BANGOR, Maine — Bangor-area religious leaders teamed up Friday to protest the inclusion of language restricting access to abortions in the developing federal health care reform legislation.
Joined at a press conference by representatives of organizations including the Maine Civil Liberties Union, the Maine Family Planning Association and the Mabel Wadsworth Women’s Health Center, the clergy spoke against abortion restrictions already included in legislation approved by the U.S. House and similar language expected to be proposed shortly for the Senate version of the bill.
The House bill amendment proposed by Rep. Bart Stupak, D-Mich., would prohibit many private health insurance policies from paying for abortions unless a separate policy rider is purchased specifically for that coverage. The restriction would apply to any insurance company that participates in a new marketing system of insurance “exchanges” and accepts federal premium subsidies for lower-income enrollees. Sens. Ben Nelson, D-Neb., and Orrin Hatch, R-Utah, are expected to submit similar language for the Senate bill.
Stupak says the measure is simply an extension of existing restrictions against using taxpayer dollars to pay for abortions, and he says it was essential to garnering conservative support for health care reform in the House.
“Without the votes of 41 Democratic Pro-Life supporters of my amendment, health care reform never would have passed the U.S. House of Representatives,” he states on his Web site.
Bills approved by the House and the Senate will be merged into a final version for approval by the full Congress.
The gathering of the Maine Interfaith Council for Reproductive Choices was aimed at urging Maine’s two Republican U.S. senators, Olympia Snowe and Susan Collins, to vote against the anticipated Nelson-Hatch amendment.
Both senators have indicated they support existing restrictions against using public dollars to fund abortion, but do not endorse the proposed extension into private plans that accept subsidies.
The Rev. Mark Doty of the Hammond Street Congregational Church called the effort to tighten abortion restrictions “an enormous step backwards” for women.
Federal law already disallows the use of federal funds to pay for abortion, so programs such as Medicaid, for example, do not pay for the termination of a pregnancy. The new measures would prohibit plans from covering abortion if they accept federal subsidies.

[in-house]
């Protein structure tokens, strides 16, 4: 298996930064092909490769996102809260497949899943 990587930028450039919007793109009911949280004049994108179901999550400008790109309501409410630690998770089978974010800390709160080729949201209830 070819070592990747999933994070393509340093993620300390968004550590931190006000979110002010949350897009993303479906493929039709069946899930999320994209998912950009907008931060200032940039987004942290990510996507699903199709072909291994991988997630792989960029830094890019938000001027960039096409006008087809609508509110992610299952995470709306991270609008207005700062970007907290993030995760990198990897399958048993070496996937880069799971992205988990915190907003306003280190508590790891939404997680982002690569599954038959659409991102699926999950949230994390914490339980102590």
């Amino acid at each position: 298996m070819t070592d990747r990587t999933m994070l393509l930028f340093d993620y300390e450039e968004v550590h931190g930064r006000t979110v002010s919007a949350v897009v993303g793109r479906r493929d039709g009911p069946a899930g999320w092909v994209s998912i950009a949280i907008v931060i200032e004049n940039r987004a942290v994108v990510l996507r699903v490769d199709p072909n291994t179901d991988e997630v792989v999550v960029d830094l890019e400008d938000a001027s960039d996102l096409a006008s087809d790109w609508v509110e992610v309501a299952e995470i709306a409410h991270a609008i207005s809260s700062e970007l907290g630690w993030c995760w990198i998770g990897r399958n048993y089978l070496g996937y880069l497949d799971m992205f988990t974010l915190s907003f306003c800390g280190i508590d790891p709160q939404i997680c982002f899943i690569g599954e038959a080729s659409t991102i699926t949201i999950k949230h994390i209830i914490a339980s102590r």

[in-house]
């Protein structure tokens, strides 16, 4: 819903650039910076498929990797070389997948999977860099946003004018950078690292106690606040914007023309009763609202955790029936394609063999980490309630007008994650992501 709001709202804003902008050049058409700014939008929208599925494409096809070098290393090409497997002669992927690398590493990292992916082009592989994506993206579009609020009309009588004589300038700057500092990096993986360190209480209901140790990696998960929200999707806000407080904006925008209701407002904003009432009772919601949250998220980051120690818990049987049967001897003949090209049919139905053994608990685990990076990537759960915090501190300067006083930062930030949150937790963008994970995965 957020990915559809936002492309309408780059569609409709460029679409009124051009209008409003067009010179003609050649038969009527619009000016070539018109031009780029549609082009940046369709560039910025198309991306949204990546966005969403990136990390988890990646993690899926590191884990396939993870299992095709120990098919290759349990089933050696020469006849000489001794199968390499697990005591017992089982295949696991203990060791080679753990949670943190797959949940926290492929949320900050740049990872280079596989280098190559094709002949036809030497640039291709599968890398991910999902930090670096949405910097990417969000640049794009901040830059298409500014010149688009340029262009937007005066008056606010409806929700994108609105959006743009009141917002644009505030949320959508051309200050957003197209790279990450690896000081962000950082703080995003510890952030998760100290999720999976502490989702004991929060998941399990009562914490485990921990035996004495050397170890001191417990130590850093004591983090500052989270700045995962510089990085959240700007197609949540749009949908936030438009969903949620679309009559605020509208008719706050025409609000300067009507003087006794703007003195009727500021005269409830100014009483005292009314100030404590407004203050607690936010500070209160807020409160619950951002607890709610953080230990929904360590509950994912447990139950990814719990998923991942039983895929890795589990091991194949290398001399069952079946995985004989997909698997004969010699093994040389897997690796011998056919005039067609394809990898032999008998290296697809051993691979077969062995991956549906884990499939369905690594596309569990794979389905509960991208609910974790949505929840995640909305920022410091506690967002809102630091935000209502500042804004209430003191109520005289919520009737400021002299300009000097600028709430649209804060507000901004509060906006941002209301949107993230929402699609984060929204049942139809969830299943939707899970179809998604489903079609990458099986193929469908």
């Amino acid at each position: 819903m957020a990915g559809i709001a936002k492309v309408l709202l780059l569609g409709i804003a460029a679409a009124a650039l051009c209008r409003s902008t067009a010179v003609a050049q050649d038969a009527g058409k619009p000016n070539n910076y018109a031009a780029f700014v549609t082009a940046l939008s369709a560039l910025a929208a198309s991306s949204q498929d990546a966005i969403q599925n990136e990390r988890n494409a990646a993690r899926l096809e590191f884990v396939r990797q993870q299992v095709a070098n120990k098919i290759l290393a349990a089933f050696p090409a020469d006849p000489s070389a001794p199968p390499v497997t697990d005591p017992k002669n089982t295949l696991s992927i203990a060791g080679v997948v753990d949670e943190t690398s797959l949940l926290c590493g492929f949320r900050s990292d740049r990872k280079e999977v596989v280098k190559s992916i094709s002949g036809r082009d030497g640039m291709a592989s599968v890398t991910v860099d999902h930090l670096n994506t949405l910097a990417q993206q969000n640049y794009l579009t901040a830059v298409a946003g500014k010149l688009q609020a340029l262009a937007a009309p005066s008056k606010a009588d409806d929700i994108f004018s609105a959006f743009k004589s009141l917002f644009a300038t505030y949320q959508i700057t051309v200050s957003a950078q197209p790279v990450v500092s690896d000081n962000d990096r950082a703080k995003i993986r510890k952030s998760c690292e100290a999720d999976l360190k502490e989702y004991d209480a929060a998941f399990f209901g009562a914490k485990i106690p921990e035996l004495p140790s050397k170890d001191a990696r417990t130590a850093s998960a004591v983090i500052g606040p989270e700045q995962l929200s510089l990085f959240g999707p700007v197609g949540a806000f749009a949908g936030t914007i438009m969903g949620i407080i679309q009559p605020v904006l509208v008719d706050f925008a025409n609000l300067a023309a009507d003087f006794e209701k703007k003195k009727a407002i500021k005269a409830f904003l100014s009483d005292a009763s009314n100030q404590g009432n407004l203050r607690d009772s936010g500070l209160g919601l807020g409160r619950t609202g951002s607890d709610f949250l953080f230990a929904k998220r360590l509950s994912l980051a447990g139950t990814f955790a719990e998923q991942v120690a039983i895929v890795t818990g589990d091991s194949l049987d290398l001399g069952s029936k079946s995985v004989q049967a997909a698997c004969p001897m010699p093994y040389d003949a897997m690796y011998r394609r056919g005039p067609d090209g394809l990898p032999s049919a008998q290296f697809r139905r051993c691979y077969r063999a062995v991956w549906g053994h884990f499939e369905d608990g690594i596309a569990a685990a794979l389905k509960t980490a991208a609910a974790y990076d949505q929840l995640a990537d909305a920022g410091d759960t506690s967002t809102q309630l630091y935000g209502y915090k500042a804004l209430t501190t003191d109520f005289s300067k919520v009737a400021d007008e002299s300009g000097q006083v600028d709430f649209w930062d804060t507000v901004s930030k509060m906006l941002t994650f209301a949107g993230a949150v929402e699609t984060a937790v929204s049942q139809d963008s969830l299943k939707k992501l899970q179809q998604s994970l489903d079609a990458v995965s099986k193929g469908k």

Women who want to purchase separate abortion coverage would have to ask for and pay for the extra coverage, which Doty called a violation of privacy.
Lower-income women who are more likely to use the new income-based subsidy system would be most affected, he said, putting the population of women most in need of health care reform at a disadvantage.
Rabbi Darah Lerner of Congregation Beth El in Bangor said that “no single religious voice” can speak for all Americans and that women must be free individually to apply the tenets of their belief systems when it comes to health care and abortion.
Lerner noted that access to abortion is protected by the landmark Roe v. Wade U.S. Supreme Court decision.
The Stupak amendment and the pending Nelson-Hatch amendment would unfairly exclude abortion from the overarching coverage of women’s health care, she said, and create a tiered system of health coverage that provides fewer benefits for poor women.
“It would be like excluding prostate cancer from men’s health care coverage unless they purchase a separate rider,” Lerner said.
The Rev. Mark Worth of the Unitarian Universalist Congregation of Castine said many mainstream religious denominations have taken a pro-choice stance on abortion rights, including the United Church of Christ, the United Methodist Church, the Evangelical Lutherans, the Quakers, the Disciples of Christ, the Presbyterians and Reform, Reconstructionist and Conservative Jews.
“As a religious person, I believe that in order to be compassionate, fair and ethical, we must allow a woman, in consultation with her doctor, to make her own decision about the deeply personal issue of abortion,” he said.
Asked to comment, Snowe said Friday that she supports the existing restrictions on using public funds for abortion but does not support further restrictions.
“My position on this sensitive issue has always been clear,” she said in a prepared statement. “As a member of the Finance Committee’s Group of Six health reform negotiations this summer, I helped to draft legislation that maintained current law. And the bill presently being debated by the Senate maintains that language that I will continue to support.”
Collins also said current law does enough to prohibit the use of federal funds for abortion, and that the language of the Stupak amendment goes too far.
“The bill currently being debated in the Senate makes it very clear that federal funds cannot be used to pay for abortion,” Collins said. “That is the current law and that is what I support.”